Saturday, November 25, 2017

Review: False Suns - The Gospel According To

    Brad Norris holds a special place in my heart as literally one of the best live frontmen I’ve ever seen. I once borrowed his mic at a show and the poor little thing was so beaten and battered, I shed a tear. The emaciated microphone quickly lapped up that tear, and we cried dryly on the barroom floor together for ten minutes. Either that, or the crippled little bastard shocked me into a coma and I dreamed the whole thing. He's an epic dangerous preacher man slinging his device like a yo-yo. Some folks probably still whisper, “That’s the dude from Norma Jean”. I, on the other hand, scream constantly and consistently every day, “That’s the guy from the Divine Shakes!!!!”. Now he’s back with other local-loco legends, Jacob Ragan (Divine Shakes/Russian Love Machine/Tiger Helicide), Jared Loyd (Russian Love Machine/TRME/Boo Radley’s Bones/Tiger Helicide) and Nate Glenn (Boo Radley’s Bones, The Dry Holler). This is kinda my dream band. A super-duper group. Jacob and Jared have been killing for years now as Russian Love Machine. Jacob hits the drums haaaard and enthusiastically, but is really quite thoughtful with his instrument, meanwhile, Jared’s a powerful mega-bassist that can shout his brains out but still make the rhythm lead. I’ve literally witnessed him make others transform into better musicians. He was in TRME, that should tell ya enough. Nate is a superb rock AND roll guitarist, who can conjure insta-hit riffs. A classic rocker for the southern-fried punk rock crowd.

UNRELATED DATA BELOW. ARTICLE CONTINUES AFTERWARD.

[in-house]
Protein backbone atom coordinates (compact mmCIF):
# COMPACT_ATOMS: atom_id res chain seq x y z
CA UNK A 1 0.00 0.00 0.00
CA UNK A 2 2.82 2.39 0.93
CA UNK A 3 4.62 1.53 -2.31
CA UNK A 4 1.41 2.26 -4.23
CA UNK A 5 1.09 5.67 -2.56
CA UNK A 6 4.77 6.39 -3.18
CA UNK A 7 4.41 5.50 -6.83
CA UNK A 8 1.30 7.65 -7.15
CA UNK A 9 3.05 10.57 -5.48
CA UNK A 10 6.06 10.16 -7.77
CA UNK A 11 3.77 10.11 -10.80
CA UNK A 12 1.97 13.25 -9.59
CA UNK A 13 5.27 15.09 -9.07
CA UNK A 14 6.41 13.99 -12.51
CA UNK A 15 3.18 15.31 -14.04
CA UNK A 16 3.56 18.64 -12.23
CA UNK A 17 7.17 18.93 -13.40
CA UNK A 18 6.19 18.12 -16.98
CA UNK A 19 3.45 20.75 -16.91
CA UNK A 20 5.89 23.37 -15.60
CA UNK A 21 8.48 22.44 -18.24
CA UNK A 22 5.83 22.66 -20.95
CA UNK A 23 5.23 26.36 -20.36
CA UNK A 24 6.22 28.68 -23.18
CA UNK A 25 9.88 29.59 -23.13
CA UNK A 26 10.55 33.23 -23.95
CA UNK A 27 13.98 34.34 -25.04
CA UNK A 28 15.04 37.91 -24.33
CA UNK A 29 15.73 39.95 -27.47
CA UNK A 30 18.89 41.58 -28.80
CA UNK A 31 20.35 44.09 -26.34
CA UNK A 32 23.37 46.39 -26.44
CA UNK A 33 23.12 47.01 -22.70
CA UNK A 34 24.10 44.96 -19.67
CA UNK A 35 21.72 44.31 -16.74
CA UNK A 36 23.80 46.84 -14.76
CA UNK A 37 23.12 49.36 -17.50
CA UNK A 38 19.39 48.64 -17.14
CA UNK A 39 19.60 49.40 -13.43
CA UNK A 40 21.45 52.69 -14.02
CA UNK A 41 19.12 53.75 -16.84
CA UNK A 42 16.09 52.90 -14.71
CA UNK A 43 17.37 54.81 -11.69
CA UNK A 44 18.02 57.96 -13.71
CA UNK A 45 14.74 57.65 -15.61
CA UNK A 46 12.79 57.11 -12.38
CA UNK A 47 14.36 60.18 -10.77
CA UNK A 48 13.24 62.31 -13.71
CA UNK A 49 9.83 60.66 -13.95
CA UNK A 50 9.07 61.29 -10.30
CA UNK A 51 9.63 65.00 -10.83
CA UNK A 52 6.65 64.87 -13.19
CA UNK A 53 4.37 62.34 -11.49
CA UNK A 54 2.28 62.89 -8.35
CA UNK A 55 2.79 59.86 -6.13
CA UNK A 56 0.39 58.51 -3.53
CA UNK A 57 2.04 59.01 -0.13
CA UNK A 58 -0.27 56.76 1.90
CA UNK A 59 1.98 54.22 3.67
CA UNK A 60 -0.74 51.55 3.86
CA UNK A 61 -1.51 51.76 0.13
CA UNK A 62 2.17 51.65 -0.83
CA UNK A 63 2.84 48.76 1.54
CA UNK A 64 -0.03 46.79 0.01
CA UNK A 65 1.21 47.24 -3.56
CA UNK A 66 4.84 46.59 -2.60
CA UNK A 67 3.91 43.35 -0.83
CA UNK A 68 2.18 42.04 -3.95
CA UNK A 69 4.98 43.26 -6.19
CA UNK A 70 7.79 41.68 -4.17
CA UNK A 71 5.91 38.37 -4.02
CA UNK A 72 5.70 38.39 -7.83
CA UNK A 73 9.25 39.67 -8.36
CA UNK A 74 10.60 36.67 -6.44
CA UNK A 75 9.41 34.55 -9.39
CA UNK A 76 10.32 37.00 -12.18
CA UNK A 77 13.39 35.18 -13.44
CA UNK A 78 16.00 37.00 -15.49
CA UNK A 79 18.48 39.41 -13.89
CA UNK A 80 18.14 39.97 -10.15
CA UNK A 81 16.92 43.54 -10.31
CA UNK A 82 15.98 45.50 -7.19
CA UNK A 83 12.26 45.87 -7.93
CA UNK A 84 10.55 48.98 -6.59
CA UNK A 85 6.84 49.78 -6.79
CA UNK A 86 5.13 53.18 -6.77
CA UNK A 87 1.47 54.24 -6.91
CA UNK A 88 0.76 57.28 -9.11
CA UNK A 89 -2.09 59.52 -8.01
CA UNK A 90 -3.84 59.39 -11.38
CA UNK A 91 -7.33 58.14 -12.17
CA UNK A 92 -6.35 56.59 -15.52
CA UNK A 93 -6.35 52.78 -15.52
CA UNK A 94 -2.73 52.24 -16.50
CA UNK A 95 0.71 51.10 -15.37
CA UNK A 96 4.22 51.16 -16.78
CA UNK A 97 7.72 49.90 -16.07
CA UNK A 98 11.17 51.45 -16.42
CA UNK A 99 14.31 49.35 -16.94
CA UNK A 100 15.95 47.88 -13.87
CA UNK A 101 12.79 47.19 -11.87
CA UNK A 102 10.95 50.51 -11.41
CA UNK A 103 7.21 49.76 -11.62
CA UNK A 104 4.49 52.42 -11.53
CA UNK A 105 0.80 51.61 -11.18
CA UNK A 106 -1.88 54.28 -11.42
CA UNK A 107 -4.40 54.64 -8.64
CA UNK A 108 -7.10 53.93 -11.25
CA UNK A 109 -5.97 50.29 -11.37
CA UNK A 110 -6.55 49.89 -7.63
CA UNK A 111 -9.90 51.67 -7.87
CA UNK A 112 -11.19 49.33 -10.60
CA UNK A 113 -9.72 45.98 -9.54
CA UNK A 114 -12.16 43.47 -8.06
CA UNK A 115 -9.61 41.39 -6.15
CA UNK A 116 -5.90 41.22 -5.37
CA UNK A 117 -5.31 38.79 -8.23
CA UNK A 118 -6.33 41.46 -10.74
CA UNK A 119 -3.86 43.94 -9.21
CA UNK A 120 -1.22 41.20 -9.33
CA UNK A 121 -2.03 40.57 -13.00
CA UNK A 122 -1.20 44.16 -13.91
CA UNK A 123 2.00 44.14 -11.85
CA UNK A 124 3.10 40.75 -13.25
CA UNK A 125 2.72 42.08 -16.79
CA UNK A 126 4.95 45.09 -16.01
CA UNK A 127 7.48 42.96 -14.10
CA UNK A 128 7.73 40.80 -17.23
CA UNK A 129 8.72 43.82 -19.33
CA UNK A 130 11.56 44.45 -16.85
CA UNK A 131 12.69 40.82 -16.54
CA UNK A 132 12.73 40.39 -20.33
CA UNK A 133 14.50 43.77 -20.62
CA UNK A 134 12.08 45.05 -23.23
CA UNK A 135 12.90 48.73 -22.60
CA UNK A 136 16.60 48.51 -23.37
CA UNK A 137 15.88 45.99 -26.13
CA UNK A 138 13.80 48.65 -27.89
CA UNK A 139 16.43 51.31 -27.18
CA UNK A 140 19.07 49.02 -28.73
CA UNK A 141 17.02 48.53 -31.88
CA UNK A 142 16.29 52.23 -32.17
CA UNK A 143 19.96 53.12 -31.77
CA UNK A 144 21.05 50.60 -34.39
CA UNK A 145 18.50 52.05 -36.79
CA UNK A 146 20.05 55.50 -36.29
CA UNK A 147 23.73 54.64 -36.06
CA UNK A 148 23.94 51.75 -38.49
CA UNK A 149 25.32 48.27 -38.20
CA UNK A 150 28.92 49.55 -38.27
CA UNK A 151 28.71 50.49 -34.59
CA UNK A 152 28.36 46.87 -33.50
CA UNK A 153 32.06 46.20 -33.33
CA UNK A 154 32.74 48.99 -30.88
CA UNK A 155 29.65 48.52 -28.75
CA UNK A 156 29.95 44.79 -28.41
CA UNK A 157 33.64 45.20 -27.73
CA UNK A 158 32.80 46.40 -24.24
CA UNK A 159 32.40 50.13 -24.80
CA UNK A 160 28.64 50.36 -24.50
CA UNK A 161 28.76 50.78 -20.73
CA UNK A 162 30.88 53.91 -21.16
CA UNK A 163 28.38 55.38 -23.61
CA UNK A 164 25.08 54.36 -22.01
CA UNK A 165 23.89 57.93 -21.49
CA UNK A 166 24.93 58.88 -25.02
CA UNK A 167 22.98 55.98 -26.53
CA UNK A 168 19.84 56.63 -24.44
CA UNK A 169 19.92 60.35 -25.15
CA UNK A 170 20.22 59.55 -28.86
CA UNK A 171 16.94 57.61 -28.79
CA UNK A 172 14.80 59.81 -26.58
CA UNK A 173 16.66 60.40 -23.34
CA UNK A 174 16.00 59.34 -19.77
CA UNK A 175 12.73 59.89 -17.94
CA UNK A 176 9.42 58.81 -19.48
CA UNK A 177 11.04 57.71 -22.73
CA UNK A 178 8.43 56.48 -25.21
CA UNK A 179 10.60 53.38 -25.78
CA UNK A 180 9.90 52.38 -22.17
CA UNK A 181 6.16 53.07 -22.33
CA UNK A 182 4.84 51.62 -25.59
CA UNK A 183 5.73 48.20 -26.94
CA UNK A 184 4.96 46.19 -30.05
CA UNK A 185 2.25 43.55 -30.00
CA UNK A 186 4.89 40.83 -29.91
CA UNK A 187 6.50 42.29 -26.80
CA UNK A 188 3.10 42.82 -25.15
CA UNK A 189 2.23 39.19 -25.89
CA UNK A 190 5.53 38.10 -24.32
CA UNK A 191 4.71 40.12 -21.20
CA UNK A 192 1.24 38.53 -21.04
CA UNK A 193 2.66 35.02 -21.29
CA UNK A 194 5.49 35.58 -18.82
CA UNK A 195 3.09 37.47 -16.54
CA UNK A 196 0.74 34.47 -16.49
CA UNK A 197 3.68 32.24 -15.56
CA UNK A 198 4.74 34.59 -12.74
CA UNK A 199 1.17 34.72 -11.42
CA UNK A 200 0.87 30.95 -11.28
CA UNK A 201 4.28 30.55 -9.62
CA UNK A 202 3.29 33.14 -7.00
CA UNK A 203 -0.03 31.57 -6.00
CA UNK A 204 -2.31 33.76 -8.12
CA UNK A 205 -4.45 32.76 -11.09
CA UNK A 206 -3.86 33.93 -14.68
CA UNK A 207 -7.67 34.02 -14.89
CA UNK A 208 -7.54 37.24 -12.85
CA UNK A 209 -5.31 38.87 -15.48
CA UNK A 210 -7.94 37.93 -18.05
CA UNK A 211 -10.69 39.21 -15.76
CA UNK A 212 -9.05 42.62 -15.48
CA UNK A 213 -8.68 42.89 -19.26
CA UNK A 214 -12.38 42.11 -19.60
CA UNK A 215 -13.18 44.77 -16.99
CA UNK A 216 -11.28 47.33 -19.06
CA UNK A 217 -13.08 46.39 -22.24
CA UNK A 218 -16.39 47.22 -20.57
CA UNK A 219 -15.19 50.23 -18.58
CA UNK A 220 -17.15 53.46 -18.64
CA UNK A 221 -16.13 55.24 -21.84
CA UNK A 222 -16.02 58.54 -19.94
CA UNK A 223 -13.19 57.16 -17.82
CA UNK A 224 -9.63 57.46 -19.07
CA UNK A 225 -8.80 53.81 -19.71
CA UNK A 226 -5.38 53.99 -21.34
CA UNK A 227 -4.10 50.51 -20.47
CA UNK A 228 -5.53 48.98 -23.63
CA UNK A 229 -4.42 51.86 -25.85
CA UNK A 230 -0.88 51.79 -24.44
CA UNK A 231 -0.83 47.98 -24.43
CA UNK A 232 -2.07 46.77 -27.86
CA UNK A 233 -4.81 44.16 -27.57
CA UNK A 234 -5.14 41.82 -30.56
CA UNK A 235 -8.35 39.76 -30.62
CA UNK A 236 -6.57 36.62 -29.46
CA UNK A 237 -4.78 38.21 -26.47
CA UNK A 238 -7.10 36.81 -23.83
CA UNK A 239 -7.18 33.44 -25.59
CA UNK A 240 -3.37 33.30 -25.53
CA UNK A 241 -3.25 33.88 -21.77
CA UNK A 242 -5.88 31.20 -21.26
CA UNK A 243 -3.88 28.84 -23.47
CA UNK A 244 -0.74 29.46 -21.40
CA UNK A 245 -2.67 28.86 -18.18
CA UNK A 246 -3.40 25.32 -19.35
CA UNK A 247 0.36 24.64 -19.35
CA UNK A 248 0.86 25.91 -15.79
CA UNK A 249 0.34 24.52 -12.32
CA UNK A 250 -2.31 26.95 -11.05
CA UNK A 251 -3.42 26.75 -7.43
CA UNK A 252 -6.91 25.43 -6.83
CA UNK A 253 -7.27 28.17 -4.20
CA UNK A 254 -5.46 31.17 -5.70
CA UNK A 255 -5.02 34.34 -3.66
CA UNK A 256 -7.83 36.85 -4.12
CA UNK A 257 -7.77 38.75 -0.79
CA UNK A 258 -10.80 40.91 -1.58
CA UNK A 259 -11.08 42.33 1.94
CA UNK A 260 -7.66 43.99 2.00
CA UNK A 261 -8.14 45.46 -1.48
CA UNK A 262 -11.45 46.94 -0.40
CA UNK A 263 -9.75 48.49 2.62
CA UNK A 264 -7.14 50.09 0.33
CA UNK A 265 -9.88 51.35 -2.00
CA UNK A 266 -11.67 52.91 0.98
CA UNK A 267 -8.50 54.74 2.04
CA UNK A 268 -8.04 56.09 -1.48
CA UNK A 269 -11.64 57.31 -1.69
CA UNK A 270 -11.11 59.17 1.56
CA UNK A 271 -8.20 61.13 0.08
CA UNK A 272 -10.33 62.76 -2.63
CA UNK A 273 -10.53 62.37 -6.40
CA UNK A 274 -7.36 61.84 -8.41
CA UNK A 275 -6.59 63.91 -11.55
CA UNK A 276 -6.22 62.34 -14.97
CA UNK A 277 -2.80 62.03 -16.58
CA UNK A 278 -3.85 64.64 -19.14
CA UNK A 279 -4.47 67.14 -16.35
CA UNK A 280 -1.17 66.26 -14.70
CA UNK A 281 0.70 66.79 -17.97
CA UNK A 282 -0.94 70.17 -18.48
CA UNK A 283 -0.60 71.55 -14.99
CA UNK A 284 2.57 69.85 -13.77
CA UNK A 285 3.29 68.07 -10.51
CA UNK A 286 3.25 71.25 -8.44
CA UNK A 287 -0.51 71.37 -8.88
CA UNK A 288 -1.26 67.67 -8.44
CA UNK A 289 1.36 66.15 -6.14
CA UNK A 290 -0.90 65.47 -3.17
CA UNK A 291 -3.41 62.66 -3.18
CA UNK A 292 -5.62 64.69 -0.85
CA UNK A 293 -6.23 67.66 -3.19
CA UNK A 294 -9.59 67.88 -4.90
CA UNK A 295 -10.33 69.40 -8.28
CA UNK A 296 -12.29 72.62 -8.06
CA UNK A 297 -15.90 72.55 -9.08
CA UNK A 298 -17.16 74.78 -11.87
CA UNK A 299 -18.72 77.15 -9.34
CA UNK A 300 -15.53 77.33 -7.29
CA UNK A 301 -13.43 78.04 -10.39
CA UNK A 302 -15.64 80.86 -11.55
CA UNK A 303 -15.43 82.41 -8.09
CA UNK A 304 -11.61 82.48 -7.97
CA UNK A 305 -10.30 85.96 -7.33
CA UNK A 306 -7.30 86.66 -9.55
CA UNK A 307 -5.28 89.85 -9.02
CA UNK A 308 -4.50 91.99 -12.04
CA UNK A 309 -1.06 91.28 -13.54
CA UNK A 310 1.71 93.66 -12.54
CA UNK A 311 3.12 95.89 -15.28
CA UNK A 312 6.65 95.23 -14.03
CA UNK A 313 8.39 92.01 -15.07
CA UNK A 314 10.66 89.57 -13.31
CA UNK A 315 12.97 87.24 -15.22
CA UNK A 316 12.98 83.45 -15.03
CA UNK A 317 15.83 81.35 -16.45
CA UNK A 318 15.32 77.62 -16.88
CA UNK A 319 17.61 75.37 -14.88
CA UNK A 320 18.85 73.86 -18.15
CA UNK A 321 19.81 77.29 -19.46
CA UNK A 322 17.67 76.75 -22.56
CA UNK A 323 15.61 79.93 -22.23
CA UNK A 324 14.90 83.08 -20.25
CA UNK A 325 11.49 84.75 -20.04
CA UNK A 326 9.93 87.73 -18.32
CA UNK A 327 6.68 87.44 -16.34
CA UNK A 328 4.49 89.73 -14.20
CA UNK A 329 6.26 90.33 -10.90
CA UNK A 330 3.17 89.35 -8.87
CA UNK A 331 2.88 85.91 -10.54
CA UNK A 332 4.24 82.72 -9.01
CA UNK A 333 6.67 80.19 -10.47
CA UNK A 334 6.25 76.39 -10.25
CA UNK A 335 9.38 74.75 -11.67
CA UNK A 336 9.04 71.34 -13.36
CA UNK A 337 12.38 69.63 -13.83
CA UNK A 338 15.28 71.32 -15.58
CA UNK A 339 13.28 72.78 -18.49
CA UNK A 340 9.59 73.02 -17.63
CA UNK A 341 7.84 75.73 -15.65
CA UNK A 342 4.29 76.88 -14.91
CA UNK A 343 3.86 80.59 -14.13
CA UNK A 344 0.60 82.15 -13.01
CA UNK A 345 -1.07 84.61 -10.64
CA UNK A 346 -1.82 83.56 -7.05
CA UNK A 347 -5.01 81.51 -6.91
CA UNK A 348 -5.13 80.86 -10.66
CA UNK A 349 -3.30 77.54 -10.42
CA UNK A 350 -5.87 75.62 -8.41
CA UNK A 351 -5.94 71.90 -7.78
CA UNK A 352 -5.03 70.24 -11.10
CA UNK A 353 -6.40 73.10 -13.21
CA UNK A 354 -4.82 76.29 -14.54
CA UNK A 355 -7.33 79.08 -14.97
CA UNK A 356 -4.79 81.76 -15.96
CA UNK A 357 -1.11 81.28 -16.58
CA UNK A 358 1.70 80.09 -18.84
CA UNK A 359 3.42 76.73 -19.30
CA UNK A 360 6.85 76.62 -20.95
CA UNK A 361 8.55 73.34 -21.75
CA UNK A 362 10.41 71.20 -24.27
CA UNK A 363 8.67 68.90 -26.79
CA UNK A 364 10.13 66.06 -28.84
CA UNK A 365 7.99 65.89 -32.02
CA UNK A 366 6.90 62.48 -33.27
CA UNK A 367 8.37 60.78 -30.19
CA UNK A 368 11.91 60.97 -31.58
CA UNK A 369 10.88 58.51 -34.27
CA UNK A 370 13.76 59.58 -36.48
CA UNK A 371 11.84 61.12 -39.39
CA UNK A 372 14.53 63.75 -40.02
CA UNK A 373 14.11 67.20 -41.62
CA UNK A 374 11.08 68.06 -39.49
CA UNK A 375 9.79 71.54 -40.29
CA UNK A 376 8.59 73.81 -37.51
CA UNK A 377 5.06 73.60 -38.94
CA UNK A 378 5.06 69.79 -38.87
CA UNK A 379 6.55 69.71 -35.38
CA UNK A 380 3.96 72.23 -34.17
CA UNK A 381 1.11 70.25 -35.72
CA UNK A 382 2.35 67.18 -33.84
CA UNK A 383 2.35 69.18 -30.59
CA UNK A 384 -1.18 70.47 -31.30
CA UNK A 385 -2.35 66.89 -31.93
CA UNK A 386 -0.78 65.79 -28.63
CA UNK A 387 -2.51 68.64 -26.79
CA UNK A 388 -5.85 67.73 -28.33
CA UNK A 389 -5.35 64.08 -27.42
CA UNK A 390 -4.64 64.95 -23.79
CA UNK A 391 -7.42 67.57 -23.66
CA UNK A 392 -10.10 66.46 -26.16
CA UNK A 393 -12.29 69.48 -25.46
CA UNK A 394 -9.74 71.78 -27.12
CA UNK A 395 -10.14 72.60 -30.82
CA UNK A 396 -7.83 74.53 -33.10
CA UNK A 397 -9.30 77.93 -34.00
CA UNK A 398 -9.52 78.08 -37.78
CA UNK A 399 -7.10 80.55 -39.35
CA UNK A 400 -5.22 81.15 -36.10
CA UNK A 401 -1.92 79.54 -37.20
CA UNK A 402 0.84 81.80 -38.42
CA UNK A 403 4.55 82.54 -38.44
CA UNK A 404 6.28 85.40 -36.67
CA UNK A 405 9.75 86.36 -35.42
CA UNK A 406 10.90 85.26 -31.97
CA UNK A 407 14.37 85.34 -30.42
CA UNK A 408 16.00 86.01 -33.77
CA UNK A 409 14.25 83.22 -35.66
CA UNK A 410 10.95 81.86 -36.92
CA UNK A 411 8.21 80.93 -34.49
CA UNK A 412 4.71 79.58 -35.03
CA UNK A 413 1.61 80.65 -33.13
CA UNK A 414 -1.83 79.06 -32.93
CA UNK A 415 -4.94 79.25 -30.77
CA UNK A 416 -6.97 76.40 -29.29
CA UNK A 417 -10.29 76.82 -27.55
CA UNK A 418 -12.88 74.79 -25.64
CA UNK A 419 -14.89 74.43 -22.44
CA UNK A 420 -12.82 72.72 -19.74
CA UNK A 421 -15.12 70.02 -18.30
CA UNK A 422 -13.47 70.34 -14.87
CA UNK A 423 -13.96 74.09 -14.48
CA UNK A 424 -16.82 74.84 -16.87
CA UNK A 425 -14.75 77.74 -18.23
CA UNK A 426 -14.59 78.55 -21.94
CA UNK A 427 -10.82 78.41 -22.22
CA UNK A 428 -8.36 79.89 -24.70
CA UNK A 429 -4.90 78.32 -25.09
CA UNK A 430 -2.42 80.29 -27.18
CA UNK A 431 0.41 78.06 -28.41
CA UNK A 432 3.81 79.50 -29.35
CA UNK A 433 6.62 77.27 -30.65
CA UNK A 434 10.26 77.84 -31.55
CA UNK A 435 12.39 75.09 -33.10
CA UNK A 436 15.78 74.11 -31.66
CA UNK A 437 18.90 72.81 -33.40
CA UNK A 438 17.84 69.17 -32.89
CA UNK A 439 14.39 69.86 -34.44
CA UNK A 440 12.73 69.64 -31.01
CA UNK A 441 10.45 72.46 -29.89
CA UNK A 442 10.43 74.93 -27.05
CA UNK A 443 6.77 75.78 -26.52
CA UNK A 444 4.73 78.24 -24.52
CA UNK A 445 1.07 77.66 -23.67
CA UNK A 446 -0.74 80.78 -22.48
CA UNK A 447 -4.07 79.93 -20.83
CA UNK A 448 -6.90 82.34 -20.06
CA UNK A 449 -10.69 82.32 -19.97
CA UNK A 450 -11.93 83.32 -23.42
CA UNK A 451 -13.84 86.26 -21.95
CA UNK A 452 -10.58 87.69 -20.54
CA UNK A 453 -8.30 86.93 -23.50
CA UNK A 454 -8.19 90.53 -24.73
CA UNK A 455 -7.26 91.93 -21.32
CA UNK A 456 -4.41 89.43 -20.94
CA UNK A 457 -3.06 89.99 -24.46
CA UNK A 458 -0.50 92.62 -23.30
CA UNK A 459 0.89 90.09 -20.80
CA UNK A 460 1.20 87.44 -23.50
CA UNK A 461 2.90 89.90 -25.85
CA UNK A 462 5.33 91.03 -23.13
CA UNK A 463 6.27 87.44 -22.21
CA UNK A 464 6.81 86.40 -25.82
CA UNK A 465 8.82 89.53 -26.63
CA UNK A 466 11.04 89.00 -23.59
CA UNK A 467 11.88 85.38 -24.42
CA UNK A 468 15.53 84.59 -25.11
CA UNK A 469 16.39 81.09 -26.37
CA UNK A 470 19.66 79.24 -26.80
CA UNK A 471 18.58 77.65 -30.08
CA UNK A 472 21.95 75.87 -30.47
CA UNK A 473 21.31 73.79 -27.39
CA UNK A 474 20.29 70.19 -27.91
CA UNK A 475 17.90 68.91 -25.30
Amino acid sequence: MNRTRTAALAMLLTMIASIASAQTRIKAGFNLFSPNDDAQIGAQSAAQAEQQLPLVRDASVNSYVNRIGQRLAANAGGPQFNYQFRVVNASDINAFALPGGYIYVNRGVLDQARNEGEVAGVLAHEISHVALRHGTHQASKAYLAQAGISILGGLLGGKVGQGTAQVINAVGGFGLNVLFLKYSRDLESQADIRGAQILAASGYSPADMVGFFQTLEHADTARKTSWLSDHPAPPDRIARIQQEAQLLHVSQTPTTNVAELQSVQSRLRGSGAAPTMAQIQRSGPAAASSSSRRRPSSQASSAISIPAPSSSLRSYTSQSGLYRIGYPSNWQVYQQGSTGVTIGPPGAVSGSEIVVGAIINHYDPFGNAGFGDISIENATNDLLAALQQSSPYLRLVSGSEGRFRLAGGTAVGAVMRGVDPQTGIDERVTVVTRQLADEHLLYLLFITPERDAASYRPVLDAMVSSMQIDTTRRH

Expertly produced by Brad White at Analog on Third, TGAT is less of an E.P. and more of a brilliant 3-song singles collection. “Sage.” opens, takes the listener's hand, and drags them right into the danger. Deceptive alternative rock with K00L killer wanky guitar. Is this what those folks in Seattle thought they were doing in the 90's? “To The Brim.” is fantastic post-punk, bringing to mind Joy Division at its start with throbbing rolling rhythm and suggestive guitar leads. It soon turns left and morphs into a cool 70’s radio hit from my imagination (or England or somewhere). Like the 45 of a band of that era just before they sold out. The song that the guy at the record store plays for me and pretends represents the band’s whole catalog. But every song by this band is excellent. E.P. closer "Wild and Free." takes everything you heard in the previous two tracks and conks their damn heads together. It rocks. It punks. Everybody gives 100 gazillion percent. Rollicking bass. Badass guitar. Adrenaline drums. Drummer-boy even throws in his well-documented throat-in-a-blender voice for back-up shouts. As always, our beloved singer is an out-of-control public speaker taking the wheel of a battered tank as it treads purposefully over a cliff. It's a catchy ditty. 
    Debuts don't get much better. Buy this and be happy for 10 minutes.

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